Machine Translation or MT Is something you probably use more often than you think. Ever use Google Translate to translate a phrase? Or what about that link in facebook posts that says See Translation? Both are examples of machine translation, with AI-driven algorithms parsing the text and serving up the translation. Most of these translation systems these days are what is known as neural machine translation or NMT, which means they can learn and improve over time as more people use them. And they have seen major improvement in the last few years.
Will these robot overlords replace puny human brains?
So, are they a replacement for human translation by experienced translators? The answer is… sometimes. Examples might be when you simply need to get the gist of the content you are looking at on Google or Facebook. However when you’re dealing with complex translation tasks where accuracy and cultural context are critical, machine translation alone, though constantly getting better, falls short.
A little history and the rise of post-editing
Machine translation, as a challenge for software developers, goes back the dawn of computer science in the late 1950s and 60s. Like most computer functionality back then it was extremely slow and required far larger amounts of processing power than most of those early engineers could even imagine. And when you got them, the translations were pretty terrible and/or extremely primitive. Which led to the rise of a translation discipline known as post-edit or post-editing. Post-edit, to put it simply, is a human translator fixing the machine translation to make it understandable and useful.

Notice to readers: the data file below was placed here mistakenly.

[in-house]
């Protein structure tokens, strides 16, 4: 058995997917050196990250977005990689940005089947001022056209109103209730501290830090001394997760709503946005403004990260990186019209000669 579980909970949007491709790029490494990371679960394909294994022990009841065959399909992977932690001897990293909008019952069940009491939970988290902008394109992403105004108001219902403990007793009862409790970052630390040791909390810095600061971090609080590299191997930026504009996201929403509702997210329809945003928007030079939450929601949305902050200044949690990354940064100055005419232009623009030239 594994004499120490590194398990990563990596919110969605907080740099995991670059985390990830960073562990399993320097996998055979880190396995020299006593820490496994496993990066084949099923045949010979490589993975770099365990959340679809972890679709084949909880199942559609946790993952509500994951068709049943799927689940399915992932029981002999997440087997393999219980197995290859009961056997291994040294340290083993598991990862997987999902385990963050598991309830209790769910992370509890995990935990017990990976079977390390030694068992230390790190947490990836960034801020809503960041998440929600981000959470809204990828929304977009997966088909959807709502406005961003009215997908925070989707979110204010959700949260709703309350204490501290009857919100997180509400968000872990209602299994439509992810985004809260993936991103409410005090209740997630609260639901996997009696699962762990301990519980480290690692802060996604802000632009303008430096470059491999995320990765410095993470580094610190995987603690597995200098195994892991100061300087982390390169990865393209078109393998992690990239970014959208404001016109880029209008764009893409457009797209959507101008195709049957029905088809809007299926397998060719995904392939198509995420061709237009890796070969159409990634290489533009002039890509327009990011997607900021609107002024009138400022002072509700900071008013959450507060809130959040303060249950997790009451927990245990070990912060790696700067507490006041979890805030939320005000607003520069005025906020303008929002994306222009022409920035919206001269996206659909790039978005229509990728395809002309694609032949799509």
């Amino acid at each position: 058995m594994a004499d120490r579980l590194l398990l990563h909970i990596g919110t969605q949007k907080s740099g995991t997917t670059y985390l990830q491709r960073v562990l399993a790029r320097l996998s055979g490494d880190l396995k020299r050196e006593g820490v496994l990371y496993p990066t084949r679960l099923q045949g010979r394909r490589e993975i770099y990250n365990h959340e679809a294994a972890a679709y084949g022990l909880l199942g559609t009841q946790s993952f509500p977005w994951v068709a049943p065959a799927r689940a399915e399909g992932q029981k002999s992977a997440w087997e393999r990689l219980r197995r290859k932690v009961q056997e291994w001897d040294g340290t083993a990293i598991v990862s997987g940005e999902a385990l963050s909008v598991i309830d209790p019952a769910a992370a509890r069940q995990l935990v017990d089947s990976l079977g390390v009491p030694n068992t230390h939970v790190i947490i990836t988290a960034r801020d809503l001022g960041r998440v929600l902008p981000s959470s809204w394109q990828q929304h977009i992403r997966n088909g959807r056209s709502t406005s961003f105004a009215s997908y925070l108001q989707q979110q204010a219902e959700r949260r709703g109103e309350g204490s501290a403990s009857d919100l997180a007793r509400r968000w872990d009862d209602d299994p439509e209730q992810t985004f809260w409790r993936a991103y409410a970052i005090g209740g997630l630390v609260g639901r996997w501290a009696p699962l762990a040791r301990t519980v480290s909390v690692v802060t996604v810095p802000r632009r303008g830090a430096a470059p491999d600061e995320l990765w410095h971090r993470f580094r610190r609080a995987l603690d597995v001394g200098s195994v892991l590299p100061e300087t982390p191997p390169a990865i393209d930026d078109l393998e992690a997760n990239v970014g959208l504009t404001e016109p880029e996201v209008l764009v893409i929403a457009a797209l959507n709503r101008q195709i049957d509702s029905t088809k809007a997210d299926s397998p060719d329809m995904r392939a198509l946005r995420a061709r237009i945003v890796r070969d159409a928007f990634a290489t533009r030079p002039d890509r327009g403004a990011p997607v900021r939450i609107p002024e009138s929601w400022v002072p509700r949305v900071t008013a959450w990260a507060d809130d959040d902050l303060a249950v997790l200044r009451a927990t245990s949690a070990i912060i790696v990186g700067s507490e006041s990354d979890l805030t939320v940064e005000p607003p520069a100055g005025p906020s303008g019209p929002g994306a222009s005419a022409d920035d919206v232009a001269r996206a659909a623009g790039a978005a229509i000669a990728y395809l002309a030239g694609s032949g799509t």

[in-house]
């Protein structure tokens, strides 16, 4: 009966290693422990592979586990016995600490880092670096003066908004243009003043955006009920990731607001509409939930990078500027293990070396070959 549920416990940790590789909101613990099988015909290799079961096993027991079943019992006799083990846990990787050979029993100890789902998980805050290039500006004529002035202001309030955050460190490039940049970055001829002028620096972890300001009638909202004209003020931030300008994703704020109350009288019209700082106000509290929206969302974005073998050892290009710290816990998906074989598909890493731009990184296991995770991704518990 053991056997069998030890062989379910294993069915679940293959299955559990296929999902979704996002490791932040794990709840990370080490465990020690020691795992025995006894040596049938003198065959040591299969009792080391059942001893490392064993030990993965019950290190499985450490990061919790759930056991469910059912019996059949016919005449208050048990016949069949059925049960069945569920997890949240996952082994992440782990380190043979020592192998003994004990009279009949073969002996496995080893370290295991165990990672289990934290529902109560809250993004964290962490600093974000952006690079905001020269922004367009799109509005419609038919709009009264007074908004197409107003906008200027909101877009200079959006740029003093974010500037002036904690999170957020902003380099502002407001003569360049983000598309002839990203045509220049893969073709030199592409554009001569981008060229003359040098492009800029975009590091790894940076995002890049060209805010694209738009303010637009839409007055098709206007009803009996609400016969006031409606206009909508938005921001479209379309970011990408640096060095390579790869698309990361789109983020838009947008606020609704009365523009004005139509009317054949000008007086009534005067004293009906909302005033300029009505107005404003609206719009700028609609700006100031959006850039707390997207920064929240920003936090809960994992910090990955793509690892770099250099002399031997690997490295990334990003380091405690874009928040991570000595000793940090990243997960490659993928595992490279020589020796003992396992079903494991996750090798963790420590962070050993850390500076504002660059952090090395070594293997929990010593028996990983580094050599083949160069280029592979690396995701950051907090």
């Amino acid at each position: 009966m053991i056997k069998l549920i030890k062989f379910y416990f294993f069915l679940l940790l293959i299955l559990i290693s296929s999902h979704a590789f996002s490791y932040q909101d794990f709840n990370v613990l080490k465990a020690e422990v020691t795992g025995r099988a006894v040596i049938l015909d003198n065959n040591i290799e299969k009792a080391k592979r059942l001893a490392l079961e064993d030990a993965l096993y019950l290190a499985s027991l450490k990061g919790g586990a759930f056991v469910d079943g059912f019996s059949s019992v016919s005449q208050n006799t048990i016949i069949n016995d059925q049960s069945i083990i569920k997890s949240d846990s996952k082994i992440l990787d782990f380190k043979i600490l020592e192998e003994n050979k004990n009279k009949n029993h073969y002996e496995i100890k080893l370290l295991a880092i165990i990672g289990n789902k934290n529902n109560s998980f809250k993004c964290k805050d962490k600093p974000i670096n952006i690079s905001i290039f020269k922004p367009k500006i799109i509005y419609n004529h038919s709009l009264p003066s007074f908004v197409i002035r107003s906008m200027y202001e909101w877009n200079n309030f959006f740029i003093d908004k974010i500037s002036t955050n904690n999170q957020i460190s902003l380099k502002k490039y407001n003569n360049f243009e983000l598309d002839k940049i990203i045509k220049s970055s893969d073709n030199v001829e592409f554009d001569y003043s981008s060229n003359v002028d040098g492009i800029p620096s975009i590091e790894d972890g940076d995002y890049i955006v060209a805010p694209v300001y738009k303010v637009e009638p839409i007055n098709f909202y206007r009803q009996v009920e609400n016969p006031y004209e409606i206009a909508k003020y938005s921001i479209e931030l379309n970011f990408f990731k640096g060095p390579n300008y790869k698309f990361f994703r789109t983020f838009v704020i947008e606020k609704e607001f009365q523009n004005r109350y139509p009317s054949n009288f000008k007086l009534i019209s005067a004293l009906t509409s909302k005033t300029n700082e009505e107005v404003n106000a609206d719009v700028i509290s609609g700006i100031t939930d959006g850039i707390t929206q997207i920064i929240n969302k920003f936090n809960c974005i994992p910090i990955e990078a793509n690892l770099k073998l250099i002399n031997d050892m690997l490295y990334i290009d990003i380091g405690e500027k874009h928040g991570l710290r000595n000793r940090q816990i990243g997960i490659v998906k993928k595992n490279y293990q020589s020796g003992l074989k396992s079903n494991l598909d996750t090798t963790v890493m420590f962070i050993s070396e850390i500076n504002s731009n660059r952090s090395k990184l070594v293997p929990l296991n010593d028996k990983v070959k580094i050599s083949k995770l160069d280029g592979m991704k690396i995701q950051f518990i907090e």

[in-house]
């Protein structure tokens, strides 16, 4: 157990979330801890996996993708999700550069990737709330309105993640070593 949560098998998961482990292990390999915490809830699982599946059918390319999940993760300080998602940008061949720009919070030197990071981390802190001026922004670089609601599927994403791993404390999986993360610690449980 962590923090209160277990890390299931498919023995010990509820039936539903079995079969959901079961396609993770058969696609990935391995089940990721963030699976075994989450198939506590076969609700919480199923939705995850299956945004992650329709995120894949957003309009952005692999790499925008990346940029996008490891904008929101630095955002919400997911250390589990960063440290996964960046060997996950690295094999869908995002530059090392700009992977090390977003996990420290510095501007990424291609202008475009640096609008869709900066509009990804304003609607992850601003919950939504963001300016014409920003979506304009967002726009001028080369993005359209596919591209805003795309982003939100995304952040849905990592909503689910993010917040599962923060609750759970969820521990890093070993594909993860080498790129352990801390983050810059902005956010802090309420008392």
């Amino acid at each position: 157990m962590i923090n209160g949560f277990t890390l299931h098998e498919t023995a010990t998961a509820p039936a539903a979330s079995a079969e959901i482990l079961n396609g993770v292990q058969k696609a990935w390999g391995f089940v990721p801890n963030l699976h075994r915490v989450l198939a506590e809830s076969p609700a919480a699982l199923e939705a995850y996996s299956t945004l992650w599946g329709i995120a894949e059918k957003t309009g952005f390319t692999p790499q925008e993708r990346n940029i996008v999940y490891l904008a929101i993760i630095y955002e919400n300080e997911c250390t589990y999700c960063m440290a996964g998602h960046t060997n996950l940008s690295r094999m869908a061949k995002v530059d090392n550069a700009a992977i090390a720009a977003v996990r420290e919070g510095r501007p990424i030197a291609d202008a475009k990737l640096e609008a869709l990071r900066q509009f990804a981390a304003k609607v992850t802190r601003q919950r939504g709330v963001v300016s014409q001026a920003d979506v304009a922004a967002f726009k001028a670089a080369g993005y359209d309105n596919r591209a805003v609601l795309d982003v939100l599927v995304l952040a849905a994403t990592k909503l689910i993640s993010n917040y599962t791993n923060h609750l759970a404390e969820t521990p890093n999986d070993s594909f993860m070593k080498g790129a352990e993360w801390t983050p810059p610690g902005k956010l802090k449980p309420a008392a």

Machine Translation with post-edit is a win-win for our clients
Fast forward to today where we carry the equivalent of a super computer in our pocket or handbag. A super computer that can connect to NMT services like Google Translate and deliver translations nearly instantaneously. Post-edit of these translations is often a vetting and cleaning up process and post-editing has become a profession or add-on skill for many in the translation community. Post-editing, along with other translation tools like translation memory software, make the use of machine translation common in our industry. The content is machine translated and then a human, native-speaking translator edits it for context, accuracy, and relevancy. MT has entered our workflows and it means both cost and time savings for our clients. Post-editing is a form of quality control to ensure that messy machine translations don’t slip through.
Together, this workflow between humans and machines is changing the way people communicate globally, opening up barriers, and enabling businesses to enter new markets faster and cheaper.